More commonly though, investors will get 100% up to some preferred return or “hurdle” rate. A typical structure might look like this:
It’s also common for deals to differentiate between cash flows and capital events (i.e. sale of property, cash out refinance, etc).
And sometimes there are multiple tiers of returns, such as this (real) example below:
The example above is interesting because it gives the operator an extra incentive to go beyond that 18% hurdle rate and thus collect a larger fraction of the money to themselves. I don’t mind that, because it means a higher return for me too. Just beware of 50-50 splits right after a low hurdle rate. I’ve seen these deals too.
In real estate lingo, the operator’s split is commonly called the promote. It’s similar to what hedge funds call performance fee. A good return structure is crucial to align investors and sponsors.
If there’s one guiding tenet in all I do when investing and consuming is this: minimize paying fees. Fees not only eat into returns, they potentially create a misalignment of interests between investors and the operators. But not all fees are bad. Let’s discuss them in turn.
Property management fees
Normally, operators charge a property management fee. They are fees paid to a third company or sometimes the operator directly, for making sure rents are collected, the property’s conditions are kept in shape (toilets unclogged, gardens landscaped, etc). Those are necessary, so don’t mind them.
In fact, most operators I’ve studied charge a very reasonable property management fee, between 4 and 5% of rents collected. This is actually why I prefer to join a professionally managed deal online than buy my own property and hire a property manager -- they would cost me 8-10% typically. But seasoned operators have scale and thus their fees are quite reasonable.
Bottom line: Make sure to look for property management fees around 4-5%.
Asset management fees
Now, asset management fees are the ones I don’t like. These are fees for keeping my money, like mutual fund and ETF expenses. I often see them in the 1-2% of assets range. Some operators will charge less and a few don’t charge them at all and at least one I've seen charges a fixed rate.
The reason these fees turn me off (besides eating 1-2% of my returns) is because the operators get paid even when the deal goes south, which is the misalignment of incentives I was talking about. A flat fixed fee is okay, as they need to pay for accountants and office staff. But the work does not become more expensive with extra money. It might be proportional to the number of investors, but not with the number of dollars necessarily. I would not be opposed to a fee on a sliding scale, where it goes down with higher amounts invested -- which is similar to a flat fee anyway.
Another reason why an asset management is bad is because it is typically beyond paying for the accountants, lawyers and secretaries. Most deals, if you read the fine print, say that the company investing in the property -- most commonly a separate entity than the sponsor itself -- is responsible for all reasonable expenses. So, my understanding is that all the overhead of running the deal is paid by all investors already. This makes an asset management fee just an extra way to compensate the operators regardless of how the investment performs.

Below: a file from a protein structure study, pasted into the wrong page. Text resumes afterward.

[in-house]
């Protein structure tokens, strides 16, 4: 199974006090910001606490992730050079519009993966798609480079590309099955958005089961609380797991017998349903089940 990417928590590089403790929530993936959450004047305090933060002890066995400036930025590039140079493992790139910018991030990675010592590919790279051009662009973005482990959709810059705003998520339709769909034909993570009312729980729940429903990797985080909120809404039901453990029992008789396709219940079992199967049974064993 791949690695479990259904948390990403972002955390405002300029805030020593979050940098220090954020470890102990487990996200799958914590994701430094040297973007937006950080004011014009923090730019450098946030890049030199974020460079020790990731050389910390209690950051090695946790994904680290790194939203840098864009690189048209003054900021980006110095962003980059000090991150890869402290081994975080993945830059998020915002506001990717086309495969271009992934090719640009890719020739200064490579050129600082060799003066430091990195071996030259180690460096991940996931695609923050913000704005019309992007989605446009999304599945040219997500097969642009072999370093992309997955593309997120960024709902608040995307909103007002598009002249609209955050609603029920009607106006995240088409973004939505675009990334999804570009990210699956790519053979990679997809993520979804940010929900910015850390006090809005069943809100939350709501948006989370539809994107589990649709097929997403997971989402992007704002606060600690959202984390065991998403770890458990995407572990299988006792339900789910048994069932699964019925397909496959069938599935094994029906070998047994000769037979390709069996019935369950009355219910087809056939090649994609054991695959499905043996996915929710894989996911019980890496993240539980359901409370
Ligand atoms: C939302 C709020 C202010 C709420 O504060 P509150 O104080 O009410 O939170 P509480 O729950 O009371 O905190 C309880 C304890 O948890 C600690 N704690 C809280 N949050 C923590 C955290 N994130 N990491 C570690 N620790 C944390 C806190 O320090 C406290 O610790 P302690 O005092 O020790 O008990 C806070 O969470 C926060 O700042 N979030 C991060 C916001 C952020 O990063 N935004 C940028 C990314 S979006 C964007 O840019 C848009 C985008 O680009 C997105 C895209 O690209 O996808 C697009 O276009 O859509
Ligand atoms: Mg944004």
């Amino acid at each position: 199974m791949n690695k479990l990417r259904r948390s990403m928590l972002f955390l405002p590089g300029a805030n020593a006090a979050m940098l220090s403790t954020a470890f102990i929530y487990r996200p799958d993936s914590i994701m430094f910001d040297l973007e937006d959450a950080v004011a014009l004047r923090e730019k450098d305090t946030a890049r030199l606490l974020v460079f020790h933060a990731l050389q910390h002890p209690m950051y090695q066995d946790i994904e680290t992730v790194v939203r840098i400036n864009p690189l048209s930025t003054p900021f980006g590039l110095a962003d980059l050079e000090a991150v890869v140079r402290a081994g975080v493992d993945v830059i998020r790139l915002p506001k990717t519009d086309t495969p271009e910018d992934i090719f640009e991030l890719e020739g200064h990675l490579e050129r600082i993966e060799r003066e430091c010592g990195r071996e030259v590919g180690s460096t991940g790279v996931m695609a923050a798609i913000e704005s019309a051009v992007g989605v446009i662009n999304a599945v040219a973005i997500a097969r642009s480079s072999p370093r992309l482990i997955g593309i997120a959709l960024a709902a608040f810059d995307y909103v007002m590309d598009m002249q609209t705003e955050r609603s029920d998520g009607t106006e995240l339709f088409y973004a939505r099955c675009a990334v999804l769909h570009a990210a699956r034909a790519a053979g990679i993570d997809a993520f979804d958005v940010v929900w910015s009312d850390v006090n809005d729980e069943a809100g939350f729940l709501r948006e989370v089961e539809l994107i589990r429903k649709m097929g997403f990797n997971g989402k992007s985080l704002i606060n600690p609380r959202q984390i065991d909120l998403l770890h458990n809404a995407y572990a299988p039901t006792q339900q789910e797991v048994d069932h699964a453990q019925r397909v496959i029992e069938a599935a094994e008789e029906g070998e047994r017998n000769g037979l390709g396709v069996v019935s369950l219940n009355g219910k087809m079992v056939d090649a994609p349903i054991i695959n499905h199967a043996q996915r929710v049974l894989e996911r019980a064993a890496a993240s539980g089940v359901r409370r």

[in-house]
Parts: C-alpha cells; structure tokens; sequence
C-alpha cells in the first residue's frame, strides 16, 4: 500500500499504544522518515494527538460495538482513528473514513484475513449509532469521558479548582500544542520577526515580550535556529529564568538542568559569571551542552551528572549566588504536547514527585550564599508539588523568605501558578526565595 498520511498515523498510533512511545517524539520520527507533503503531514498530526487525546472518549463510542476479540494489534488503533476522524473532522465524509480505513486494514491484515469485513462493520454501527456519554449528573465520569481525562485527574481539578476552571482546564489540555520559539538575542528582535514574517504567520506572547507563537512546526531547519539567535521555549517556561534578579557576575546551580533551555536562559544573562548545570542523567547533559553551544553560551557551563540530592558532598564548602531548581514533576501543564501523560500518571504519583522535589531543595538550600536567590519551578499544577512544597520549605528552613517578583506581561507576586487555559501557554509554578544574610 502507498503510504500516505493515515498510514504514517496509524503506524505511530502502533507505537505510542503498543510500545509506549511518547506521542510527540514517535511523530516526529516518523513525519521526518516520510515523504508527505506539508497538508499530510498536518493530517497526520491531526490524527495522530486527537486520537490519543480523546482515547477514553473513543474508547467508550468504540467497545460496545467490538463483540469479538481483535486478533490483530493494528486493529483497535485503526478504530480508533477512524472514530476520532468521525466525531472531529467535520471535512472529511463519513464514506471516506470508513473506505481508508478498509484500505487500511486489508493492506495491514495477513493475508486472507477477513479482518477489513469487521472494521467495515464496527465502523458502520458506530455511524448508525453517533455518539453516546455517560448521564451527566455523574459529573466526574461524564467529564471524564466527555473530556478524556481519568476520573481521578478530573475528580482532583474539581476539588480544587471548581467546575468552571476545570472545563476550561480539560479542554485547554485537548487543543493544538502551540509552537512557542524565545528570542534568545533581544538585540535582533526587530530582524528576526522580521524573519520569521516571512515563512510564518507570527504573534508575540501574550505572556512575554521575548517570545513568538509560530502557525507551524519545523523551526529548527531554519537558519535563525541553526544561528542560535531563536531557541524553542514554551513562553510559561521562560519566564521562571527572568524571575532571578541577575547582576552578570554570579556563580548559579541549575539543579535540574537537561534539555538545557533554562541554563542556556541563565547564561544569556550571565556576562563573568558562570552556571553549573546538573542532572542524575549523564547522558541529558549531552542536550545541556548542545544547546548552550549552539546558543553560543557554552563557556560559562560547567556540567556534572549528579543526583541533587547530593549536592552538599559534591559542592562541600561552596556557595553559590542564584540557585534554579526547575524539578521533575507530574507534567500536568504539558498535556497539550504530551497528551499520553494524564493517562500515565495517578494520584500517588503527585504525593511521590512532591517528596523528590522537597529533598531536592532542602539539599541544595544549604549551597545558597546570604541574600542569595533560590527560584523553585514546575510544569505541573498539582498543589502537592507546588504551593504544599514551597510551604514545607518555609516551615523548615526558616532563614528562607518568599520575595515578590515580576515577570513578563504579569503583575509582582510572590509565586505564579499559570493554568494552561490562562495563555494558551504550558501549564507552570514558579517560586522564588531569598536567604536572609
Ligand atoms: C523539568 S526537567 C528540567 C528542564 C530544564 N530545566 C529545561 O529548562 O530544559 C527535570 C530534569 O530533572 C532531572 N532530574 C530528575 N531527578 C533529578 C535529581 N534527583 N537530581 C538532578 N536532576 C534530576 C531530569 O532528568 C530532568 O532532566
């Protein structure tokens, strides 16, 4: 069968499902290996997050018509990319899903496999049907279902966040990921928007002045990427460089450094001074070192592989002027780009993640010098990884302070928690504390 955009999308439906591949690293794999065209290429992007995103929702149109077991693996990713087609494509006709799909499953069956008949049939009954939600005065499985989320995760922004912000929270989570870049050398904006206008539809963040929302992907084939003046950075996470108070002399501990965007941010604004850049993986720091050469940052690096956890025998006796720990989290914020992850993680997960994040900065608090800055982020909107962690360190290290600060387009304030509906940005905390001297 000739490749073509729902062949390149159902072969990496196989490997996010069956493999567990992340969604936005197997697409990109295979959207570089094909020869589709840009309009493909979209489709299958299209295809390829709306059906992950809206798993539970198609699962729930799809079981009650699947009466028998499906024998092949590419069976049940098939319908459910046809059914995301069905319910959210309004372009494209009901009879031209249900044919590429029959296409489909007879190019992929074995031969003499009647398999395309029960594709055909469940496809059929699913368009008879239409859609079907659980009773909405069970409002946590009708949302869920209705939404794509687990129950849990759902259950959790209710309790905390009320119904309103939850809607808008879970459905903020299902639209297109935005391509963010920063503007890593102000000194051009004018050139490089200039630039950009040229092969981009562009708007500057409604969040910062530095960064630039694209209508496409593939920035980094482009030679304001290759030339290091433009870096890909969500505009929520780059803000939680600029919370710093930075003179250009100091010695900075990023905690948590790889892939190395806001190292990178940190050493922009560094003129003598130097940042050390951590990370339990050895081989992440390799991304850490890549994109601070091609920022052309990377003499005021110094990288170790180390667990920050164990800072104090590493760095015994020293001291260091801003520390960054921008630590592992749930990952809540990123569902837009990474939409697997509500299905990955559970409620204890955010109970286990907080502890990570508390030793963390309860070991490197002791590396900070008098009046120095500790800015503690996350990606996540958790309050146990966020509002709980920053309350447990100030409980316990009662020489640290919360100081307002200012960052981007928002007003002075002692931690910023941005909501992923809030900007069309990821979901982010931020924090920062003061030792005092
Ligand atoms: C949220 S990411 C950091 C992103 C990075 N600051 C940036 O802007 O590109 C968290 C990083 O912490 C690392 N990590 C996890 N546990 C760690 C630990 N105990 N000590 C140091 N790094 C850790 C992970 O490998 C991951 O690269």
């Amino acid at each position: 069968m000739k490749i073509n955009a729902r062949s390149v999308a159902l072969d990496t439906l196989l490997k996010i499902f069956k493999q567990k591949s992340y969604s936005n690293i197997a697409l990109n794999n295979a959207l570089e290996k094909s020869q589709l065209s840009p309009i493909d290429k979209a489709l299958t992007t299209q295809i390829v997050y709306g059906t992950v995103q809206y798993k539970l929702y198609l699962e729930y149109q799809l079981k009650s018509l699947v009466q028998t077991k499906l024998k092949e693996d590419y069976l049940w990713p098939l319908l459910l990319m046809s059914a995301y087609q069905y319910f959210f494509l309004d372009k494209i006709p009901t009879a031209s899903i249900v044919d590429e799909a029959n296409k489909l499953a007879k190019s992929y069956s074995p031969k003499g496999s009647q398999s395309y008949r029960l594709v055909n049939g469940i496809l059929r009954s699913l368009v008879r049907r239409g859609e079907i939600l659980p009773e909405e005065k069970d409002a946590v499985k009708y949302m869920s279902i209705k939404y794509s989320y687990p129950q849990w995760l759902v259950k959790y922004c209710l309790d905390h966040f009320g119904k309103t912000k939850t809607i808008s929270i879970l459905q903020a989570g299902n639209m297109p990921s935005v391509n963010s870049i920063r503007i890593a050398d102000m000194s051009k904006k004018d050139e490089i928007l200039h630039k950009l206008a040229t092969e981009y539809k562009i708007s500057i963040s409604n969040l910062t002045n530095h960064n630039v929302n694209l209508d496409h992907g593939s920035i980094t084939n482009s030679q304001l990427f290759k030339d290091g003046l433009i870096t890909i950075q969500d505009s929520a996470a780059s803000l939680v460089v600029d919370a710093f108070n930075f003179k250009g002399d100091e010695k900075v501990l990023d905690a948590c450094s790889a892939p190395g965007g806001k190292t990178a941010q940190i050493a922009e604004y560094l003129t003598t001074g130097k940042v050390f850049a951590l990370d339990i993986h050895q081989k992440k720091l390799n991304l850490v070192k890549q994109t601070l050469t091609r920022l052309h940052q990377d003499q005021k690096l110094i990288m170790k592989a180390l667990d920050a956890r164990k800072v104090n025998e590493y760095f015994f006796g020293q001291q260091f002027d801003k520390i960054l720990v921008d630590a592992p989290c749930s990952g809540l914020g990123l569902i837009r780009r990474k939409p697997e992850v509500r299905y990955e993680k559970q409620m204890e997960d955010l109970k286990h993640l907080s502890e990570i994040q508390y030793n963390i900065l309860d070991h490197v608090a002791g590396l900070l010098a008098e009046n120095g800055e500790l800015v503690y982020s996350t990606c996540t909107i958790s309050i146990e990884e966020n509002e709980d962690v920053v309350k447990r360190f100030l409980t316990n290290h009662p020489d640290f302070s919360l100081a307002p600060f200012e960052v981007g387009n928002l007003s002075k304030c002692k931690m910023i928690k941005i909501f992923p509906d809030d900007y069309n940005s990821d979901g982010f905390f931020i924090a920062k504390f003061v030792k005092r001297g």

Bottom line: Avoid asset management fees like the plague.
Many deals have an acquisition and/or a disposition fee, oftentimes around 0.5 to 1%. These are justified in some cases because these fees are paid to brokers and other companies employed in finding the properties in the first place. However, one needs to inquire operators about these fees, as they’re not always meant to reimburse third parties, but instead are an “incentive” for themselves -- sort of a self-congratulatory high-five for putting the deal in place.
In some cases, these fees are used to fund the operator’s part of the equity in the deal. This means that the operator does not need to put up its own money into the deal. They instead charge an acquisition fee to fund their portion. Think about it: they take your money to fund their participation in the deal, as an equal partner to you, plus their promote. Seems unfair, no? It is.
I believe that the bulk of an operator’s returns should come from their equity investment alongside you, the investor, and in part from their promote. It should not come from auxiliary fees or asset management fees. I don’t expect them to work for free, obviously. But in many cases the entity formed to operate the deal is paying all incurred expenses directly anyway and the sponsor will get its performance fee (the promote) as compensation for working on the deal. A fixed-amount asset fee on top is not unreasonable. This structure of compensation is what I would want for me if our roles were reversed and I was operating one of these deals. Anything else seems greedy and unfair. Several operators follow this approach. Some don’t even charge a promote and instead are equal partners to you. Our incentives are truly aligned, as they should be. Long and prosperous lives to them.
Bottom line: Inquire about the use of acquisition and disposition fees and avoid them if you can. Prefer operators that are investors themselves and are getting their returns from their investments mostly and not from selling you deals in which they have little or nothing at stake.